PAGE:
One major problem in the average political survey is forced choice: Pollsters will only offer options such as agree or disagree, support or oppose, but not “I don’t know” or “I haven’t thought much about it.” Another recent PJTV poll asked likely voters whether they supported or opposed the Tea Party; there were no other options. The not-so-surprising result was that more than half the country supports the Tea Party. But this finding starts to look a little shaky when you consider that a recent Newsweek poll found that more than a quarter of registered voters have not read, heard, or seen anything about the Tea Party. Apparently a lot of the people PJTV tallied either as supporters or opponents were just hearing about this “Tea Party” thing for the first time.
Americans just are not as opinionated as opinion polls assume and require them to be. When polls explicitly offer an option such as “I don’t know” or “I haven’t thought much about it,” people often take it. In 2002, the National Election Study found that about a third of Americans admitted not having thought much about the Bush tax cuts, the central domestic policy initiative of the past year. Or consider a CBS News poll from late August, during the “Ground Zero Mosque” nonsense, which asked about Americans’ impressions of Islam. Thirty-seven percent reported not having heard enough about the religion to say.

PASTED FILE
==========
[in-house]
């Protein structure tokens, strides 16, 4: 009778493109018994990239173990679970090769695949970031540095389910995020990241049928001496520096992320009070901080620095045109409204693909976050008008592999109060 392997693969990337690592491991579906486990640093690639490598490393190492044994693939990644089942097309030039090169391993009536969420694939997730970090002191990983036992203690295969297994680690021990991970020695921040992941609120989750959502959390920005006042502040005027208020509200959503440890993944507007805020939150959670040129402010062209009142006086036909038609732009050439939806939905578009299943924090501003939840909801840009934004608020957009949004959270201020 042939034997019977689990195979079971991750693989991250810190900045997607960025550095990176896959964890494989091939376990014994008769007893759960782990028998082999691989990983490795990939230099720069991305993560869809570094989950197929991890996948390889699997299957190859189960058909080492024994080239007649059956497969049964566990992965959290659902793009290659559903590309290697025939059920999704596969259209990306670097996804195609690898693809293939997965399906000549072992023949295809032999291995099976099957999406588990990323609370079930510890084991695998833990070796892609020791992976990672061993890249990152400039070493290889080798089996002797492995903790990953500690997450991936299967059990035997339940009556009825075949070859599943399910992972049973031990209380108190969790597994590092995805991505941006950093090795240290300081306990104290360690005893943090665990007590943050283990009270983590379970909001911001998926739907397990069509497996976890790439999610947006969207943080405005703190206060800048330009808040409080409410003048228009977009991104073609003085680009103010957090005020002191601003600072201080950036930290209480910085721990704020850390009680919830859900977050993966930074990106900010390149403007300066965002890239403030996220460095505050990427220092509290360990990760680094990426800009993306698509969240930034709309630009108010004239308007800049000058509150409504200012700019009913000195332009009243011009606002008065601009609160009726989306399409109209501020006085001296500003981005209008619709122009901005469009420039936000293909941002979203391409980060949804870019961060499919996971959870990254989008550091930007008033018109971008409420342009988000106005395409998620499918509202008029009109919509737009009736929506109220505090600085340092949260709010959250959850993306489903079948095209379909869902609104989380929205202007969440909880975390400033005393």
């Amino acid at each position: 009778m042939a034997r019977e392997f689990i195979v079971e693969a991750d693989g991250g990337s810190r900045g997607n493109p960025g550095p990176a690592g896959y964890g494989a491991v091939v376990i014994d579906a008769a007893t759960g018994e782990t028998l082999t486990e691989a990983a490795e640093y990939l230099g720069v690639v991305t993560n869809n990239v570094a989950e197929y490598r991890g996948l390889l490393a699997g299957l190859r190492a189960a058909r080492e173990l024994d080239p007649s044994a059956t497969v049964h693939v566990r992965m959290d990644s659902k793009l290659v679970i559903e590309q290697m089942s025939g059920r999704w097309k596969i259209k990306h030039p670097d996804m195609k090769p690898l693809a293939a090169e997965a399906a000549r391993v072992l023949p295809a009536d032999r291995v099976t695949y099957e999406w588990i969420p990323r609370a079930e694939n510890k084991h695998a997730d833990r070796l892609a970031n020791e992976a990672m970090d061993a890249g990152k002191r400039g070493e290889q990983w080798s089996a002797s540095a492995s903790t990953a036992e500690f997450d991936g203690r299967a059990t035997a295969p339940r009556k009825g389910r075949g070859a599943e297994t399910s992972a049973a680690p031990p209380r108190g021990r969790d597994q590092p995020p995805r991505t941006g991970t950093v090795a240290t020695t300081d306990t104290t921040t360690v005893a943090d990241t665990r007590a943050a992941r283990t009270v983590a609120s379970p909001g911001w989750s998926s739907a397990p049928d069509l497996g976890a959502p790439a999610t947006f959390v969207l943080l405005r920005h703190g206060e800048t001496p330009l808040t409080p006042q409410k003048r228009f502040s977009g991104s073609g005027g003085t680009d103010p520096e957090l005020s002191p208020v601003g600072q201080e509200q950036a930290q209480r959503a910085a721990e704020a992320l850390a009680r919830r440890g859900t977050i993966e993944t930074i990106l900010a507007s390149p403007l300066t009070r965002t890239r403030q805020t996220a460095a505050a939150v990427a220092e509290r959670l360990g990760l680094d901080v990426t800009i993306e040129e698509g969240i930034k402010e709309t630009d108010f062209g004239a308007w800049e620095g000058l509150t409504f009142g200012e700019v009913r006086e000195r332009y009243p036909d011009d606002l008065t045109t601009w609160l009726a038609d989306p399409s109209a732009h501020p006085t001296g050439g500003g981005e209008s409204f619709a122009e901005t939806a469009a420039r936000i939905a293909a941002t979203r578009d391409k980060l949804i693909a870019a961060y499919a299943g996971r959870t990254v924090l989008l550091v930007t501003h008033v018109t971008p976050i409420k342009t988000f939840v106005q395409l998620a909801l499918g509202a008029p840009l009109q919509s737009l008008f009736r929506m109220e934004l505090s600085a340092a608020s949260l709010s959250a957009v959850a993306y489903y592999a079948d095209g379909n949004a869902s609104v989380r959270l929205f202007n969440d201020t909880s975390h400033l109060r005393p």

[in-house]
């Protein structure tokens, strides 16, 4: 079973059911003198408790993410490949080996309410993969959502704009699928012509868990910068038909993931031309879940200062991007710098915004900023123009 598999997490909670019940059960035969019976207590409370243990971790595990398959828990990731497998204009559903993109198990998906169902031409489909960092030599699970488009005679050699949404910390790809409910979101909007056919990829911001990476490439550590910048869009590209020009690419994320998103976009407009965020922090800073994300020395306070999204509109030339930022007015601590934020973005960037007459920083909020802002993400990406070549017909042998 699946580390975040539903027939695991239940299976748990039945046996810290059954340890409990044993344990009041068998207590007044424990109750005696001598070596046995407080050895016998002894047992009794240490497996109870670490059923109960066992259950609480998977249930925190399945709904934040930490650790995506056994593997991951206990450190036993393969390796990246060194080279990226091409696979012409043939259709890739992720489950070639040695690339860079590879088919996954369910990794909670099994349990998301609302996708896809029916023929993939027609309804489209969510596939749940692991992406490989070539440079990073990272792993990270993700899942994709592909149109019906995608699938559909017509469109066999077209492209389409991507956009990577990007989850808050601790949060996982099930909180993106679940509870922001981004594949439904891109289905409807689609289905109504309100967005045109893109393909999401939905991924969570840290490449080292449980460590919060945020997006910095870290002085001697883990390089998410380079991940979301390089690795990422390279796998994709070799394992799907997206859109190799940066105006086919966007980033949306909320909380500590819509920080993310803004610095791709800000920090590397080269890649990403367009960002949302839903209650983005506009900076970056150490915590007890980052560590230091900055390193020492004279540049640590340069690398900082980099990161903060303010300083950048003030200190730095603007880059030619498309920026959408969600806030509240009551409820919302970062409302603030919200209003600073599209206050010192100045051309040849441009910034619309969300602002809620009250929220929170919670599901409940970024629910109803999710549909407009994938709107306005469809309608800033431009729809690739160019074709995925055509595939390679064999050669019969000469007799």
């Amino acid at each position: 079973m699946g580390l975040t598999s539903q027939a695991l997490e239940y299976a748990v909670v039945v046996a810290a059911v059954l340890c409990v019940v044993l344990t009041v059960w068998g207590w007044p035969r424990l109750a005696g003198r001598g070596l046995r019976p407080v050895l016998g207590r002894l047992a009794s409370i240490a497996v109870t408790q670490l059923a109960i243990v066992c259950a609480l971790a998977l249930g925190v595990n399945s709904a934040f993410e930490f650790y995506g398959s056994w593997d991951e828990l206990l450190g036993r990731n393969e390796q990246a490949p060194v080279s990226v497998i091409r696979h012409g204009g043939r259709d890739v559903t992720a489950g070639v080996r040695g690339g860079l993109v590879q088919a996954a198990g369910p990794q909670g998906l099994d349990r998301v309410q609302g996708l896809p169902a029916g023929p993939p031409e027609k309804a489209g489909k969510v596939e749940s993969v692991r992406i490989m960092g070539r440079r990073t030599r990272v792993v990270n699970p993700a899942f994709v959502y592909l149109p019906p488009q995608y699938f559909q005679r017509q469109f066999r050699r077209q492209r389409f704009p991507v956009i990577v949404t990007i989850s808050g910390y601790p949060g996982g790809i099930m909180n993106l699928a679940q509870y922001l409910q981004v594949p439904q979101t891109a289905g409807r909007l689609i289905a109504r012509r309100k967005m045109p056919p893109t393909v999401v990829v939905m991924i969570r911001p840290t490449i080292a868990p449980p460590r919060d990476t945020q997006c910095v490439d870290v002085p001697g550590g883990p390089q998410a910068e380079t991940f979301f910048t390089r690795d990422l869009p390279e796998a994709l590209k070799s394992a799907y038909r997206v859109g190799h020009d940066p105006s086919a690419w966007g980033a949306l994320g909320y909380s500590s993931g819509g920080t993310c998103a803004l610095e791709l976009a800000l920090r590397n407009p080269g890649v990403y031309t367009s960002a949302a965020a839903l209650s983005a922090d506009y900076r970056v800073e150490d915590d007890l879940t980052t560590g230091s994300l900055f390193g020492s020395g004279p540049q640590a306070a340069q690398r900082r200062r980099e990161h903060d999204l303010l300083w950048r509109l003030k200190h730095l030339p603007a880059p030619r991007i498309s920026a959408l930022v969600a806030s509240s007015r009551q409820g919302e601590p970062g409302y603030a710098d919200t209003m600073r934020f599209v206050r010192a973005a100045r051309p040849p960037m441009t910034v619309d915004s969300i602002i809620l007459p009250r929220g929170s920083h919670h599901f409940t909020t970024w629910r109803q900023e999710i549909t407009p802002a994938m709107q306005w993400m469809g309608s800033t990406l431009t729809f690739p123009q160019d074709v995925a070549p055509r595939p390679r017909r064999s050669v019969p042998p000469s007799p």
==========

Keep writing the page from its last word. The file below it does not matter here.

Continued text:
It is easy for those who are afflicted with the political bug to forget that sometimes their fellow citizens just don’t pay that much attention to politics and don’t have strong opinions on every issue. But opinion polling has often implied that Americans have well-formed views on everything under the sun.
Then there’s the issue of question wording, which has a tremendous ability to introduce bias into poll results. Compare a couple of polls taken in June, during the Gulf oil spill, measuring attitudes towards offshore drilling: CBS News asked whether respondents favored increased drilling off the coast, or thought that “the costs and risks are too great.” Just 40% favored drilling, and 51% said the costs are too great. But Ipsos presented two options: either offshore drilling is “necessary so that America can produce its own energy,” or it is a bad idea “because of the risks to the environment.” 62% said drilling is necessary; just 32% said it is a bad idea.